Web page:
Lexington’s federal deadline to fix sewer issues expected to be extended to 2030

WEKU | By Stu Johnson

The City of Lexington is seeking a four-year extension to complete a massive sewer system overhaul. The need for additional time comes following a significant slowdown during the COVID pandemic.

Water Quality Division Director Charlie Martin told Council committee members the Environmental Protection Agency and the State have signed off on the federally mandated consent decree extension to the end of 2030. It still needs the approval of a federal judge.

One of the remaining improvements that Martin calls extremely difficult is new piping along Tates Creek Road between Armstrong Mill past Lansdowne Shopping Center.

“You go there in the morning or in the evening, you know basically it’s bumper to bumper during peak traffic times. If we’re going to be building a pipeline somewhere along that road and crossing that road multiple times, it’s gonna be a challenge,” said Martin.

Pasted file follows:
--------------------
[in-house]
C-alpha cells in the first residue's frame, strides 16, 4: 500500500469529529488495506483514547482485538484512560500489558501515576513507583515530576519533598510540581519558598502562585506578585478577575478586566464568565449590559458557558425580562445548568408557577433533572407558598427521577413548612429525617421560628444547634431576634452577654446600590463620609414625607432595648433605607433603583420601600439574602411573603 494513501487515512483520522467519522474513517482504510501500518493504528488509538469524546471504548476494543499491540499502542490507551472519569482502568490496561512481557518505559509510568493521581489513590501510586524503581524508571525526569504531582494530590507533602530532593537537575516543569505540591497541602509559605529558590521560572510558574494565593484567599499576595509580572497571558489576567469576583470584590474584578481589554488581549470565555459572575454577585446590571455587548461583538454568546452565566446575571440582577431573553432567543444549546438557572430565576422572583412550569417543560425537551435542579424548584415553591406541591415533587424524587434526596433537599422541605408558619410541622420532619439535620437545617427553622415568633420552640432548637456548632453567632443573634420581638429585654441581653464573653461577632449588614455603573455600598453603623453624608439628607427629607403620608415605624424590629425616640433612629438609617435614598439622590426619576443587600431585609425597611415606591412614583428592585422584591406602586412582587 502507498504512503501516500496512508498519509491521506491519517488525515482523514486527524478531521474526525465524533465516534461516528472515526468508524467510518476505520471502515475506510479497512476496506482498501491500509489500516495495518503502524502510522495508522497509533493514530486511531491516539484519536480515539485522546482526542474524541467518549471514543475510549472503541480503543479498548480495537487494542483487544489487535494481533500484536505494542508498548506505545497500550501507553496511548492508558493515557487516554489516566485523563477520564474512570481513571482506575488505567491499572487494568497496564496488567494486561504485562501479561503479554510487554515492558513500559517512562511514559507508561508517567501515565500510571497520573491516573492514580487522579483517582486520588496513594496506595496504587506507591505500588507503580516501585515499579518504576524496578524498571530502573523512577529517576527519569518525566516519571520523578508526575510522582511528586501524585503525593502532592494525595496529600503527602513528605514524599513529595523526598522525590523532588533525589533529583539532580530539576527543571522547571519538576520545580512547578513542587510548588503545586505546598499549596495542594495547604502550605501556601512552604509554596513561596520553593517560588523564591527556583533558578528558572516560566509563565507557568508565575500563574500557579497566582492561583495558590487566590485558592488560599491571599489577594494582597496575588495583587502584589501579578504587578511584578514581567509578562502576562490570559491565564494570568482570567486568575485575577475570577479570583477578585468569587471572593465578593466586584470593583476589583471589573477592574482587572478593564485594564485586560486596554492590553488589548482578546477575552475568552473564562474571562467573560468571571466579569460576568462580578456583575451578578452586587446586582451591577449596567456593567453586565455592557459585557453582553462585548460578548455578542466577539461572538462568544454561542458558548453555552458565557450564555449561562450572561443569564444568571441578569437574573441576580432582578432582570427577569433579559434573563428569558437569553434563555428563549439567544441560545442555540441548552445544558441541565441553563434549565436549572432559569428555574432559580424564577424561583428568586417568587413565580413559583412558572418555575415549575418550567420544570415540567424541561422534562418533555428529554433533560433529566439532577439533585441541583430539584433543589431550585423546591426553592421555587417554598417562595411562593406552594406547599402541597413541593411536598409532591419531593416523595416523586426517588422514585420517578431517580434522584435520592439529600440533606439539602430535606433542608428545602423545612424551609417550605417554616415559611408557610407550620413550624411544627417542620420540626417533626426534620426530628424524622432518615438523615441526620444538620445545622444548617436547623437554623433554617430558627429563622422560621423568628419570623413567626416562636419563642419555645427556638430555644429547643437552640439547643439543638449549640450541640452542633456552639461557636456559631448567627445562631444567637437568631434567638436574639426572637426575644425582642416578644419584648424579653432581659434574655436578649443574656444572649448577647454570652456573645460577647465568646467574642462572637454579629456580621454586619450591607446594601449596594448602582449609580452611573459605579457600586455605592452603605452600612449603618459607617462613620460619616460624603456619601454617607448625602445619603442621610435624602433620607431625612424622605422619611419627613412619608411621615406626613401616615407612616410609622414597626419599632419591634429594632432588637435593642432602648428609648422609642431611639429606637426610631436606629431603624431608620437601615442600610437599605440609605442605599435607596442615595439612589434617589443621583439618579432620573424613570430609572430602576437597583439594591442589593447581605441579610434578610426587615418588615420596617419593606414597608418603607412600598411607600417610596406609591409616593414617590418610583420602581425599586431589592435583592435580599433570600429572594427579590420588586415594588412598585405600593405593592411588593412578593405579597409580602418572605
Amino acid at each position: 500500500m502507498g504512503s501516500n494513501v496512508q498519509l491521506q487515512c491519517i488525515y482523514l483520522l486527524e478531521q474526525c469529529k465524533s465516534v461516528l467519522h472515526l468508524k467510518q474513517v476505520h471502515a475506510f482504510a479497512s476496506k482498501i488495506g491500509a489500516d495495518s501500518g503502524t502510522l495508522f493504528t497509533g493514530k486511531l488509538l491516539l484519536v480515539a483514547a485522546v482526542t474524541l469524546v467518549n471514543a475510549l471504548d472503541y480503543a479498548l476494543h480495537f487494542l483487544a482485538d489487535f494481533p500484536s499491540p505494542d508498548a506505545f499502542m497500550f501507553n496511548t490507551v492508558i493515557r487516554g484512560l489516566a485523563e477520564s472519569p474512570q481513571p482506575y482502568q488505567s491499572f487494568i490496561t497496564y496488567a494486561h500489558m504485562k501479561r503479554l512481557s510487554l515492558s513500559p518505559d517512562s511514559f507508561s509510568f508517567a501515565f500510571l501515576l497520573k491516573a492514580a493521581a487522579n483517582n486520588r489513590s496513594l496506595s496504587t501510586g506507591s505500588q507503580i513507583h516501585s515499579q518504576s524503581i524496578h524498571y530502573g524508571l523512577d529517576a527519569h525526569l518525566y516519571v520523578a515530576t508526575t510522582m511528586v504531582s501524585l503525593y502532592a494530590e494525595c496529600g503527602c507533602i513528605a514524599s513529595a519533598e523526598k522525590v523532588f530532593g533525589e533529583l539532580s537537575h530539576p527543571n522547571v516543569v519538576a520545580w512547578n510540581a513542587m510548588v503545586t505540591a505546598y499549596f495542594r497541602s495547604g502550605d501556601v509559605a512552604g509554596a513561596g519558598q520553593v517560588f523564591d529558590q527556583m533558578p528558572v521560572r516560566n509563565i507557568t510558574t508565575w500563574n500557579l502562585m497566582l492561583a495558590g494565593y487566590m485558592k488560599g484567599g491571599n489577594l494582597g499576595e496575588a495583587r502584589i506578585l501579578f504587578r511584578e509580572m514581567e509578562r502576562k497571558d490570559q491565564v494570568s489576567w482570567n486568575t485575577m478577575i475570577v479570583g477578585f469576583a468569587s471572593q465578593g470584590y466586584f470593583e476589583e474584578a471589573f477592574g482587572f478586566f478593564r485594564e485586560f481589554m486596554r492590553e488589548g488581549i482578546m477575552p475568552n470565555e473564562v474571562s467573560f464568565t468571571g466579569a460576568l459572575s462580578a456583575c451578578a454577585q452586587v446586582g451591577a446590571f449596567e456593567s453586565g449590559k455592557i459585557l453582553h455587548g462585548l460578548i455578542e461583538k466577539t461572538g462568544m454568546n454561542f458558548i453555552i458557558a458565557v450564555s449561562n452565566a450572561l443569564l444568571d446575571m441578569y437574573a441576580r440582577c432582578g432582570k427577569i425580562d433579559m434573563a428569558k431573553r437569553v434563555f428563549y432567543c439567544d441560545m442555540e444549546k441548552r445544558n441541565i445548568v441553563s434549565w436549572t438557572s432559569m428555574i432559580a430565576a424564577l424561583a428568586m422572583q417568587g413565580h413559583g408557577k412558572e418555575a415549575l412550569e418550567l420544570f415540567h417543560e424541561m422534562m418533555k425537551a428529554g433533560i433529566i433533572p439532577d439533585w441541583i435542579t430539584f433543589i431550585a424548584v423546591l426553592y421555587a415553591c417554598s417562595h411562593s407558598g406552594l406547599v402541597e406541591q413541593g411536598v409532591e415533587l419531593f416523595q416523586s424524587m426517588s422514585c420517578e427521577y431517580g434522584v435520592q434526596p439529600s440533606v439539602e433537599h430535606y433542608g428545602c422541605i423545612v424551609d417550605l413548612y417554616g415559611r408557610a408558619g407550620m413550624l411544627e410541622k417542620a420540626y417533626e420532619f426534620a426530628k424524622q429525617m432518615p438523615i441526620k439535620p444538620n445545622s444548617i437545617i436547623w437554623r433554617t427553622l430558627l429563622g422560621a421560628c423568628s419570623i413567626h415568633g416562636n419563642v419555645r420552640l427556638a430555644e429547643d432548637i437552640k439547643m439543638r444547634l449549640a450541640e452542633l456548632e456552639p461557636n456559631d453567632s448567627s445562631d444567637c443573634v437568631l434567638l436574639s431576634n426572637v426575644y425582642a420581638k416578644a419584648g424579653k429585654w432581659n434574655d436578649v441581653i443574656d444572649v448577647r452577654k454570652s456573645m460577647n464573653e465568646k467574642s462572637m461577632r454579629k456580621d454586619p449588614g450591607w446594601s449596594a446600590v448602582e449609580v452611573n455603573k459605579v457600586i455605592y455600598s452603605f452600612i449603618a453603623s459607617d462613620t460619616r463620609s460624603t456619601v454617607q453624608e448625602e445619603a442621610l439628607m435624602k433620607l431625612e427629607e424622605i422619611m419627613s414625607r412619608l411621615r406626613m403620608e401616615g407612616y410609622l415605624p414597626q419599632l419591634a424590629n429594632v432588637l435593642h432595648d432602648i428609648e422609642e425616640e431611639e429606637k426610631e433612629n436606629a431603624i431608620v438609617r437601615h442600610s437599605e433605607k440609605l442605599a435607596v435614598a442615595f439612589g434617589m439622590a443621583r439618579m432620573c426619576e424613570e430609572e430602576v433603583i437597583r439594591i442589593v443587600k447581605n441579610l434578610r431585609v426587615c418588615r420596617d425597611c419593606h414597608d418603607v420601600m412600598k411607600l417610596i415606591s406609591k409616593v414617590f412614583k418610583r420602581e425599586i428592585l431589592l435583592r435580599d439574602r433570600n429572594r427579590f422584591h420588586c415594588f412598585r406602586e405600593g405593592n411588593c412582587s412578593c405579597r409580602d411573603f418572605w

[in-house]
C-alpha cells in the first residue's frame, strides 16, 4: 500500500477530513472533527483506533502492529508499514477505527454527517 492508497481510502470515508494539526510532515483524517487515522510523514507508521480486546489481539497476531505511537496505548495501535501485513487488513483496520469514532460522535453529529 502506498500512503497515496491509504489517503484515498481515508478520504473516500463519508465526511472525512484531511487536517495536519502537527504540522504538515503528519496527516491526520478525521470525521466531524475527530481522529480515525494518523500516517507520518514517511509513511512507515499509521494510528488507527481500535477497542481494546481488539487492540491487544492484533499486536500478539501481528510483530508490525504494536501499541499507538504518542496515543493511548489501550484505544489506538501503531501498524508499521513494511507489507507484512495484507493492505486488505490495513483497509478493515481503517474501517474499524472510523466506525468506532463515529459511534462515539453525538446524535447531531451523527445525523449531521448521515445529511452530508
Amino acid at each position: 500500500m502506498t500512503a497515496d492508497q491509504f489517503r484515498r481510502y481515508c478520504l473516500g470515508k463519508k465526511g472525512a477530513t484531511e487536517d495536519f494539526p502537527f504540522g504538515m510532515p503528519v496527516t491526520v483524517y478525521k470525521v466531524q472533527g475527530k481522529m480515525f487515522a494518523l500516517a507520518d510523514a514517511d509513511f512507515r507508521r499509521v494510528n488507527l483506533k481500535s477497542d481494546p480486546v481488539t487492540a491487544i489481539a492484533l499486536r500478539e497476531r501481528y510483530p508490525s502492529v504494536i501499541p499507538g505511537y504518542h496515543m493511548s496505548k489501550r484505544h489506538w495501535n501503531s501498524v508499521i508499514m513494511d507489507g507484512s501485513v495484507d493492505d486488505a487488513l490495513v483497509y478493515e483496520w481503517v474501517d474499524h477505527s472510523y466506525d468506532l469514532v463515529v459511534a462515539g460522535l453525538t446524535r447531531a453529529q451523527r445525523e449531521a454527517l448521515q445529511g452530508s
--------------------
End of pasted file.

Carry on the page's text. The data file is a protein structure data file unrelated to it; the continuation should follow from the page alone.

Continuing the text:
Martin said that project isn’t expected to start until next fall. He noted the final overall cost of the program, estimated at $590 million more than a decade ago, will grow, even considering sizeable cost savings.

Martin added an increase in the citizen-paid sanitary sewer user fee is likely.

“The likelihood that there will probably be an additional request I would say is pretty good. It’s just a question of when. How can we leverage dollars at other sources and stuff like that in order to be able to keep moving,” said Martin.

Martin said current issues related to odor problems in certain areas of Lexington will also require capital investment which could impact the fee. So far, 64% of the projects have been completed. Martin said staffing issues and supply chain disruption during the COVID pandemic created the need for a deadline extension.

Lexington Environmental Quality and Public Works is a financial supporter of WEKU.

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